The onus of the Chairman’s speech is the identification of some grey areas in the industry that the government is expected to give attention to.
The areas include but not limited to ship building, robust policies that will bring about the desired change that will create an enabling environment for business and investment.
However, some of the speakers at the event whose wealth of experience helped to elucidate the problems of the industry and suggested possible solution include the President of the NSE, Engr. Ademola Olorunfemi who charged members to catch up with trend so that the society will not remain backward.
“Everything has changed and we must also change. NSE is focusing from the perspective of the professionalism and change.”
The NSE president was represented by the Engr. Babagana Mohammed who is the Vice president, Professional Development of the NSE, while speaking in his own capacity, he charged members to be dedicated in service to the society and stop playing to the gallery.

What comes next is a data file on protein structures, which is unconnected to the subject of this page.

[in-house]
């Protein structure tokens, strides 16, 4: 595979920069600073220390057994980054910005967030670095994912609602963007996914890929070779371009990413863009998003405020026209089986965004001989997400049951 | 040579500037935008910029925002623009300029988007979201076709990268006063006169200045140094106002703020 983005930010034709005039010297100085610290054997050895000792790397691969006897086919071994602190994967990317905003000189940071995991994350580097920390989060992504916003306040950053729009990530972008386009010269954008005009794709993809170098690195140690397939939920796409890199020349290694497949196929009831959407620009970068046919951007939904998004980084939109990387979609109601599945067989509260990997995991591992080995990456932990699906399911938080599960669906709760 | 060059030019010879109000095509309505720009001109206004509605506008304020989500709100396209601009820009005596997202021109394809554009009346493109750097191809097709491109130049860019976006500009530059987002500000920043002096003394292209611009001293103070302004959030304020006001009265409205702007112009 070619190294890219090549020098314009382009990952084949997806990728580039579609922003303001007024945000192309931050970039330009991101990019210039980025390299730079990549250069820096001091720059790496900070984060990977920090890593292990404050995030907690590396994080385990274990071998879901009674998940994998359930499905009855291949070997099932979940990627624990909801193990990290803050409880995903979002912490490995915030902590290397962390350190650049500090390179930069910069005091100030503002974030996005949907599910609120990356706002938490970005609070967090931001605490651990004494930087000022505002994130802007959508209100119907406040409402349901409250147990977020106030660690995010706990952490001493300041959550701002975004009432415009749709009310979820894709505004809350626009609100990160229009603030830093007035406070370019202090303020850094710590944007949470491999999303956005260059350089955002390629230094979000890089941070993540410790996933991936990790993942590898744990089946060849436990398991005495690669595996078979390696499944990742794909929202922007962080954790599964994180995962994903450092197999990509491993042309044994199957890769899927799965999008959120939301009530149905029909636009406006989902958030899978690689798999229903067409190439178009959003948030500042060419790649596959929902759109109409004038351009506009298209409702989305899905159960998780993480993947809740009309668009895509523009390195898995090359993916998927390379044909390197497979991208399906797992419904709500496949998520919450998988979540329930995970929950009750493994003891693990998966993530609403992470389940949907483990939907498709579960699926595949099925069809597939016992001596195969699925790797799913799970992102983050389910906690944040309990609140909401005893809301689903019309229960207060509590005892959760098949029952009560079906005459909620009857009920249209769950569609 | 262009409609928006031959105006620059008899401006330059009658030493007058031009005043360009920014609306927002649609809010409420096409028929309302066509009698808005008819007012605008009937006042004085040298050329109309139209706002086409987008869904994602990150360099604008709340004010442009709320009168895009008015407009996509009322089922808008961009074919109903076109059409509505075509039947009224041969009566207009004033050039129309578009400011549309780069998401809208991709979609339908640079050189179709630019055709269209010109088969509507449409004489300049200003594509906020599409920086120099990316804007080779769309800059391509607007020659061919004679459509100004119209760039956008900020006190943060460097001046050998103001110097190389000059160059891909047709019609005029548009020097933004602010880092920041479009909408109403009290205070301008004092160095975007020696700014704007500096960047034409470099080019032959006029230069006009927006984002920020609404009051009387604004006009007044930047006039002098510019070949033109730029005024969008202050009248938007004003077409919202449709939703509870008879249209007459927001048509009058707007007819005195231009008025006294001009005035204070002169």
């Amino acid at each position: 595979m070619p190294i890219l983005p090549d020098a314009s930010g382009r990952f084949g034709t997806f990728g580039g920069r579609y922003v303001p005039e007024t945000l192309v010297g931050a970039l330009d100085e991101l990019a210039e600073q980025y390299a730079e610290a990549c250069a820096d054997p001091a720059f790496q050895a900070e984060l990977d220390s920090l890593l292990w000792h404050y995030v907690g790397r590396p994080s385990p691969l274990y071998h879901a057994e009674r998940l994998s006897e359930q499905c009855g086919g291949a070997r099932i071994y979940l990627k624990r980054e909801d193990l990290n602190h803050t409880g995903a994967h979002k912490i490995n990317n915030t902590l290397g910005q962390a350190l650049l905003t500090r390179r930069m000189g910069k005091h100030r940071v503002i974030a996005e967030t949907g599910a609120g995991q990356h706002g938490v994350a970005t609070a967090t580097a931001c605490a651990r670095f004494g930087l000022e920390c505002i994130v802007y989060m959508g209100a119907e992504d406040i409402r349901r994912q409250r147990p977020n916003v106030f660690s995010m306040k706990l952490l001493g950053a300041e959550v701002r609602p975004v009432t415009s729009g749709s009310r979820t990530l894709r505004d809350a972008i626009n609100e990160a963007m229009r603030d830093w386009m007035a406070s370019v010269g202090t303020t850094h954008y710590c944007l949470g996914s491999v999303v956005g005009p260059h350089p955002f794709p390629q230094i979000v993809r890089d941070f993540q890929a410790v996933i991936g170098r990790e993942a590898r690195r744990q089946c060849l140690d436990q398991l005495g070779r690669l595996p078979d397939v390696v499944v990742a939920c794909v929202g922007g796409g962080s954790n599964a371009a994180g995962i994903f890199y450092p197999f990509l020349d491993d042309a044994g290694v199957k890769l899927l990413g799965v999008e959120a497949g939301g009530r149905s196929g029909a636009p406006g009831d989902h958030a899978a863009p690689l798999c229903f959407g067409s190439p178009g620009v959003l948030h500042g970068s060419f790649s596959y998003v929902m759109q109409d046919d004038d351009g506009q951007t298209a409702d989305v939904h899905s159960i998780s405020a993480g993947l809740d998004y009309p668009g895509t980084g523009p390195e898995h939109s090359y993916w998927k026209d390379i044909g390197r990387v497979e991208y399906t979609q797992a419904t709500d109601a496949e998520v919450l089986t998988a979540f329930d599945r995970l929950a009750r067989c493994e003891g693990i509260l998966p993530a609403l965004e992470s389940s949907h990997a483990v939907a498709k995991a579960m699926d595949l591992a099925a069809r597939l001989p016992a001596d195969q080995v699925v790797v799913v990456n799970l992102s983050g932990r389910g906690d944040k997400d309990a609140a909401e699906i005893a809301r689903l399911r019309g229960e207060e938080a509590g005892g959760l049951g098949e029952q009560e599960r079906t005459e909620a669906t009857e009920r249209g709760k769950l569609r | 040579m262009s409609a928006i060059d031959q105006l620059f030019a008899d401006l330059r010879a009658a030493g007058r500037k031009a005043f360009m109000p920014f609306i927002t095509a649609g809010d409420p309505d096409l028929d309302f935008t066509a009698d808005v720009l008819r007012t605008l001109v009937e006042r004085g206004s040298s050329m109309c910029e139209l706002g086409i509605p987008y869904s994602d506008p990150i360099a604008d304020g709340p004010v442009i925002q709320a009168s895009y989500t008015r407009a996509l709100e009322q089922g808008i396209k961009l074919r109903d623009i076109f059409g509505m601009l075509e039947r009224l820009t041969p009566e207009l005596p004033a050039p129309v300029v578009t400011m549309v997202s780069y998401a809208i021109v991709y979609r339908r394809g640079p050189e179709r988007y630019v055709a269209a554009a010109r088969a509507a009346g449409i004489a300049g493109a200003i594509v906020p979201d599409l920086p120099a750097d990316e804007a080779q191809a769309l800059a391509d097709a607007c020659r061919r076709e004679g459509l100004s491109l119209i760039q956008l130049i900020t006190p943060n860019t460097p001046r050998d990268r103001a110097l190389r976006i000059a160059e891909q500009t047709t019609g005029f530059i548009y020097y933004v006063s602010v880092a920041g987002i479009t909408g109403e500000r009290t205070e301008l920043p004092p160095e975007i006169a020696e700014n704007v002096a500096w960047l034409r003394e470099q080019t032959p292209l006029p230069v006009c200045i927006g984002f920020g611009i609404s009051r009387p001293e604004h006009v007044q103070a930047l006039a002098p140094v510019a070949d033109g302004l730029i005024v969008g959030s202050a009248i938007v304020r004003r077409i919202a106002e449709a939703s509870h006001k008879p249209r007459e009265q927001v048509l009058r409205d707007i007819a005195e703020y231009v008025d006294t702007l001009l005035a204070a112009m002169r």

According to him, emphasis must be laid on structures before things begin to happen while lamenting that government agencies do not give them the necessary attention.
Earlier, the MENA chairman had reiterated that structure was not in place hence the need for the conference to find a lasting solution to the myriad of problems in the maritime sector.